- Any pending legal action before the Federal Mine Safety and Health Review Commission
- The total number of S&S citations
- The total number of 104(b) withdrawal orders
- The total number of 104(d) unwarrantable failures
- The total number of 110(b)(2) flagrant violations
- The total number of 107(a) imminent danger orders
- The total dollar value of proposed assessments from MSHA
- The total number of mining related fatalities
- A list of mines that:
- are placed on a “pattern of violations”
- receive notice from MSHA that they will potentially be placed on a pattern of violations
While the statute imposing this obligation have been in effect since August 2010, the SEC recently released a proposed rule clarifying the disclosures necessary for compliance and imposing additional reporting burdens as well.
In addition to now being required to disclose information about a mine’s citation history and compliance record in its regular quarterly and annual reporting, the occurrence of certain events will trigger an obligation to file a Form 8-K supplemental report. This report must be submitted to the SEC within four days of the triggering event. The issuance of a 107(a) imminent danger withdrawal order, receipt of a potential pattern of violations letter, or placement on a pattern of violations all require an operator to file an 8-K within 4 days of their occurrence.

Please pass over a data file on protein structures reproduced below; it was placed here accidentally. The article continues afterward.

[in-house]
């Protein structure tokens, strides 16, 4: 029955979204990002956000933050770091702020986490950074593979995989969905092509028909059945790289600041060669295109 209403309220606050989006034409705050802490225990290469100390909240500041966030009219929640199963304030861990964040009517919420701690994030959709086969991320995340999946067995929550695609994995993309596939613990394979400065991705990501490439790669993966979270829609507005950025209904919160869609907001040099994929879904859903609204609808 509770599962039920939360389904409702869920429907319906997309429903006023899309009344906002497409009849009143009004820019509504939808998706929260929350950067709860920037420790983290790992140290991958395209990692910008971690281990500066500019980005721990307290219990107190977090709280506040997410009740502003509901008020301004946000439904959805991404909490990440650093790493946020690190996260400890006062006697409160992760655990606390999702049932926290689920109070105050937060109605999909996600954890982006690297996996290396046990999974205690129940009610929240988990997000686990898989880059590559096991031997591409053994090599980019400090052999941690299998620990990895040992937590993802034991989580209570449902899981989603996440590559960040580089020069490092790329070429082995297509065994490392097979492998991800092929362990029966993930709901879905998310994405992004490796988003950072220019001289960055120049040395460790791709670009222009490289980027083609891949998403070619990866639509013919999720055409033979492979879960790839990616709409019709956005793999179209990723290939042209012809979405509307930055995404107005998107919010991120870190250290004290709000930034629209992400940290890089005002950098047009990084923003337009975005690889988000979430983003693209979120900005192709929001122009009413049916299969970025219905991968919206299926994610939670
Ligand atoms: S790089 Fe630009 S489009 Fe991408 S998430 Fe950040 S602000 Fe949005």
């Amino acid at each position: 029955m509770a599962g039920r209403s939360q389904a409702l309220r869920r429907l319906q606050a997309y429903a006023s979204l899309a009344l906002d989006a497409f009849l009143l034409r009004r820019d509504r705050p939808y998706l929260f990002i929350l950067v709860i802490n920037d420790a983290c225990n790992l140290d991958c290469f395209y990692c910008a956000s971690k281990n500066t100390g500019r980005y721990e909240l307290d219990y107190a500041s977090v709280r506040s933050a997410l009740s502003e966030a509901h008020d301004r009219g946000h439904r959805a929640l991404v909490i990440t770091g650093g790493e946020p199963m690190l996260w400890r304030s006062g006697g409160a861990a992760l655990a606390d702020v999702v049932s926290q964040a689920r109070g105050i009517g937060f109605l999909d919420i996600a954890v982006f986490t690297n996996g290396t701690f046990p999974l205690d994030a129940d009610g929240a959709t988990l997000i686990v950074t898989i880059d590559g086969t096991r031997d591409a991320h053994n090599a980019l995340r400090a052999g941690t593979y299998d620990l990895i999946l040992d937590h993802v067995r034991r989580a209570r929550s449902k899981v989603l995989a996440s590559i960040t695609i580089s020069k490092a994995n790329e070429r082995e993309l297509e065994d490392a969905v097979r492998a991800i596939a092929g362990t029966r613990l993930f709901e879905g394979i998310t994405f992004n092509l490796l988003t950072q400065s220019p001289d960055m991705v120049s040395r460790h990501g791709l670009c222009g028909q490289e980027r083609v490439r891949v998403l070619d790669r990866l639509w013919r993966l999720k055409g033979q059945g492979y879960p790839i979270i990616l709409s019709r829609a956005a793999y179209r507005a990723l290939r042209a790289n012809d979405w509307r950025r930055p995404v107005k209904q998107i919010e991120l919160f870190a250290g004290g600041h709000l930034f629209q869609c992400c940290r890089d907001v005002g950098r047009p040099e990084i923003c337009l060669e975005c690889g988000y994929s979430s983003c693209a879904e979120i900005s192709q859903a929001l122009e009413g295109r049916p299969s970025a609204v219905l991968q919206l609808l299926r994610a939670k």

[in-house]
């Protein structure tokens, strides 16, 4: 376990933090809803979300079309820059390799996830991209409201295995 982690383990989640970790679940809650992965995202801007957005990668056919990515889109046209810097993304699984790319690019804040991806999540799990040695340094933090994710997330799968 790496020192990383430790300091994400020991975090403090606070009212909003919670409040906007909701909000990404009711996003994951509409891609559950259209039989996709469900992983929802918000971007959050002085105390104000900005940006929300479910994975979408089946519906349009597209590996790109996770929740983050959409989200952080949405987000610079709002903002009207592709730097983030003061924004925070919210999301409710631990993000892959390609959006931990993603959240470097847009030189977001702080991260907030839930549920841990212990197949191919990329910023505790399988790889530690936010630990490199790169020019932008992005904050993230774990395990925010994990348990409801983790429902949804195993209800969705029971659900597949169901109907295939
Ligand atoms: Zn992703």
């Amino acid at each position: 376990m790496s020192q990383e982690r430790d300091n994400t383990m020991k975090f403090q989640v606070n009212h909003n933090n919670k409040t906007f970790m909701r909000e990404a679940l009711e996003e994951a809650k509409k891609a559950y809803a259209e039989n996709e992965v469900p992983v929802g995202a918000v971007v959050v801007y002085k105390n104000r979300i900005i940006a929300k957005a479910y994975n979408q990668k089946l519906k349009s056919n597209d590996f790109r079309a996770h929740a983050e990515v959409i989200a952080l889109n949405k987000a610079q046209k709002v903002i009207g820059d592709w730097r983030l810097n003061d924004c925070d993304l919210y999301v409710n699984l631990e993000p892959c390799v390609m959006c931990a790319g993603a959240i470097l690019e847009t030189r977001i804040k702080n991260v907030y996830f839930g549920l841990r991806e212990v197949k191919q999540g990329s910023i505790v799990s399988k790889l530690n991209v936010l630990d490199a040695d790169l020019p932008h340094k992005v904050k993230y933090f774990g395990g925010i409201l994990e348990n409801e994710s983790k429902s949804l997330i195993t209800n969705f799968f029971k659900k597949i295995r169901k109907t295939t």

There are several causes for concern. Between the designations of gravity, S&S, unwarrantable failure, and negligence, all citations have a great deal of subjectivity built in. The new disclosure regime requires operators to provide quarterly and annual totals for the different categories of citations. Most troubling, and perhaps even misleading to the investors these disclosures are intended to inform, is that even if a citation is subsequently reduced, modified or vacated, the SEC has stated that such citations must still be reported. Similarly, one of the required disclosures for each period is the cumulative dollar amount of penalties assessed against the operator; the SEC has stated that this amount must include all citations that are being contested.